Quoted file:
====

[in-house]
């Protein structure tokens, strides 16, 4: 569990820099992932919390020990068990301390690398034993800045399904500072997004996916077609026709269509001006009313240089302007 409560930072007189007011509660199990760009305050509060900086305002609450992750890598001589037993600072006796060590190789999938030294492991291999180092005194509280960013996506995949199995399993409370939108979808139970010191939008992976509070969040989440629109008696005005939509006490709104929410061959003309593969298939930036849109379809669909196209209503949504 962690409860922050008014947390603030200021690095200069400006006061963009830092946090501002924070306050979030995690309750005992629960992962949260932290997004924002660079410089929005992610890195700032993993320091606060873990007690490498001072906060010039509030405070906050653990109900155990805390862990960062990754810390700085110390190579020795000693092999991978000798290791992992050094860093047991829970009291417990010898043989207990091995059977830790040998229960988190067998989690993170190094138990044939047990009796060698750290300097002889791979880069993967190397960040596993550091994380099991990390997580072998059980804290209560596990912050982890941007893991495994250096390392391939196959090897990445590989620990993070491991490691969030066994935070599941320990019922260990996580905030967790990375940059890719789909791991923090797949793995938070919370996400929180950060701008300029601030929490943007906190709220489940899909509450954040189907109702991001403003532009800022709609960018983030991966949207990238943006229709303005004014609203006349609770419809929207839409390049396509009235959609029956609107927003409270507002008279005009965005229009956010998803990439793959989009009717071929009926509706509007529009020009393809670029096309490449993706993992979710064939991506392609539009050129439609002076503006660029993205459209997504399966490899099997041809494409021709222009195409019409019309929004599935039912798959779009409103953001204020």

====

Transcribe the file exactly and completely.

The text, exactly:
[in-house]
């Protein structure tokens, strides 16, 4: 569990820099992932919390020990068990301390690398034993800045399904500072997004996916077609026709269509001006009313240089302007 409560930072007189007011509660199990760009305050509060900086305002609450992750890598001589037993600072006796060590190789999938030294492991291999180092005194509280960013996506995949199995399993409370939108979808139970010191939008992976509070969040989440629109008696005005939509006490709104929410061959003309593969298939930036849109379809669909196209209503949504 962690409860922050008014947390603030200021690095200069400006006061963009830092946090501002924070306050979030995690309750005992629960992962949260932290997004924002660079410089929005992610890195700032993993320091606060873990007690490498001072906060010039509030405070906050653990109900155990805390862990960062990754810390700085110390190579020795000693092999991978000798290791992992050094860093047991829970009291417990010898043989207990091995059977830790040998229960988190067998989690993170190094138990044939047990009796060698750290300097002889791979880069993967190397960040596993550091994380099991990390997580072998059980804290209560596990912050982890941007893991495994250096390392391939196959090897990445590989620990993070491991490691969030066994935070599941320990019922260990996580905030967790990375940059890719789909791991923090797949793995938070919370996400929180950060701008300029601030929490943007906190709220489940899909509450954040189907109702991001403003532009800022709609960018983030991966949207990238943006229709303005004014609203006349609770419809929207839409390049396509009235959609029956609107927003409270507002008279005009965005229009956010998803990439793959989009009717071929009926509706509007529009020009393809670029096309490449993706993992979710064939991506392609539009050129439609002076503006660029993205459209997504399966490899099997041809494409021709222009195409019409019309929004599935039912798959779009409103953001204020």